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Everything You Need to Know About the Music Industry’s Move to Friday Release Dates

Album release dates are moving from Tuesdays to Fridays. Confused? Here’s an explainer.

One of the oldest traditions in the music industry is that new albums are typically released on Tuesdays. But a recent study by the International Federation of the Phonographic Industry (IFPI) has discovered that we have been listening to music wrong. The majority of consumers, it said, prefer to listen to music on Friday and Saturdays. And since consumers shouldn’t be bothered to listen to music that is nearly FOUR DAYS OLD by the time the weekend rolls around, the decision has been made to change global release dates from Tuesdays to Fridays. It’s a simple business thing known as supply and demand.


Naturally, as a music consumer, you’re probably confused about all this. You’ve likely got a million questions about what this means for you. Will your music listening experience ever be the same again? Will days ever be the same again? Will music ever be the same again? Probably not. These are trying and confusing times, and it’s OK to admit you’re not exactly sure what it all means. None of us do. There are too many factors at play here. To help you out and guide you through this transition, we’ve put together this handy explainer to answer those questions and navigate The Great Release Date Change of 2015.

What is Friday?
Friday is the sixth day of the calendar week typically proceeding Thursday. It is the precursor to what’s commonly known as the “weekend” and the start of its evening tends to be associated with the idea of shedding the responsibilities associated with a workweek.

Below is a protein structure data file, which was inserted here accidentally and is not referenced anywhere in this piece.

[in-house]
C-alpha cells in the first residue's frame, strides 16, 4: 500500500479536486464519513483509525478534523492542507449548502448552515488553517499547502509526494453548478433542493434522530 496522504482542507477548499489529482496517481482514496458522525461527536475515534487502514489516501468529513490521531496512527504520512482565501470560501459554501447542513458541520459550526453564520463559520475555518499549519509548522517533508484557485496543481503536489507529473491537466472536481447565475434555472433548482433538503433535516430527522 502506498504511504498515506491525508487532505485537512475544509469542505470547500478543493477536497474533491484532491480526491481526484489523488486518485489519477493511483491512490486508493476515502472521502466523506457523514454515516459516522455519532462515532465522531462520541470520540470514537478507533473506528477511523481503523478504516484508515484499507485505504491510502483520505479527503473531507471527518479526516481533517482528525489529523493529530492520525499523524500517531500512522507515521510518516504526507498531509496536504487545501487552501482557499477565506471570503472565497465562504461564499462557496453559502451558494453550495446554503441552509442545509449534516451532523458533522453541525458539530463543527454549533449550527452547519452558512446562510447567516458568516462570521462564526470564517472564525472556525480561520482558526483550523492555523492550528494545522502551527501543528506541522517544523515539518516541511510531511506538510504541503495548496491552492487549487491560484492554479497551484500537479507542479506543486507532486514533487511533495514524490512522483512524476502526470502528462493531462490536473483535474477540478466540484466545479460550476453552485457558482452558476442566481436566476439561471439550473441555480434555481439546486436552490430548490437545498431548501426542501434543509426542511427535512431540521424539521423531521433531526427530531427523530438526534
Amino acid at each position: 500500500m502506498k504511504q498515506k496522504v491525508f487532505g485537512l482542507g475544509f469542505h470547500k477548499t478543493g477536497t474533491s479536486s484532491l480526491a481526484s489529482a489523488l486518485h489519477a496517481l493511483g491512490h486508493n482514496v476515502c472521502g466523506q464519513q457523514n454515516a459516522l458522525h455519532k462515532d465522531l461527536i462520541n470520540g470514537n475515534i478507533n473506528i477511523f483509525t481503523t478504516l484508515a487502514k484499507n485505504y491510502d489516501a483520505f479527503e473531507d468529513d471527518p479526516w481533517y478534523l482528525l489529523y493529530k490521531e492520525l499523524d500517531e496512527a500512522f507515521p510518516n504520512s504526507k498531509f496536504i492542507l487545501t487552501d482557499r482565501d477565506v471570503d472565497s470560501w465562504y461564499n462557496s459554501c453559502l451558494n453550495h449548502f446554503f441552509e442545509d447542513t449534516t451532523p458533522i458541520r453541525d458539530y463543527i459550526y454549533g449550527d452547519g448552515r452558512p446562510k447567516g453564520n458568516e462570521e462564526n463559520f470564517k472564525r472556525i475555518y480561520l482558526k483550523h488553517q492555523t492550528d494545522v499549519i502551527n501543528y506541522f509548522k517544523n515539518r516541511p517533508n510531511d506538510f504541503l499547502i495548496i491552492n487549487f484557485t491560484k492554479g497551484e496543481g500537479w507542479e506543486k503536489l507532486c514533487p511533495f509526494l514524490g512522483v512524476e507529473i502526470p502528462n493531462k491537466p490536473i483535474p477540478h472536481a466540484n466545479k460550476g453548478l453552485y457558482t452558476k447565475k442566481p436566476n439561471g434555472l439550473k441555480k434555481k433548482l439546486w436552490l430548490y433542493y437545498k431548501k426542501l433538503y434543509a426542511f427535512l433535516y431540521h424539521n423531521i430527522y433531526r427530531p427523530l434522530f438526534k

What was Tuesday?
Tuesday was the third day of the calendar week and, until recently, has served as the primary release date for music. All kinds of music was released on Tuesday—pop music, hip-hop, jazz. Lots of music. If you wanted music, Tuesday was a day you could buy it.

What is a day?
A day is a measurement of time representing a rotation of the Earth on its axis. It lasts for 24 hours or 1,440 minutes. There are typically seven of them in one week and 365 in one year. Sometimes, there are 366 of them in one year.


What’s the difference between Tuesday and Friday?
Traditionally, Friday comes three days later in the week than Tuesday. For further reference, consult this calendar:

What is music?
Music is dope.

Can I hear an example of music?
Yes, right here:

What is a release?
Historically, people would buy music that they wanted to own. But you couldn’t just go and buy whatever music you wanted—that music also had to exist. That’s where releases come in. A company, such as a record label, could turn the music into a physical product, such as a CD, so that people could buy it. The act of making something available to buy is commonly referred to as “releasing it.”

What can I expect to change?
The immediate change you can expect is that the day of the week when new music will be “released” (see above) will be preceded by “Fri” and not “Tues.”

How will people listen to music?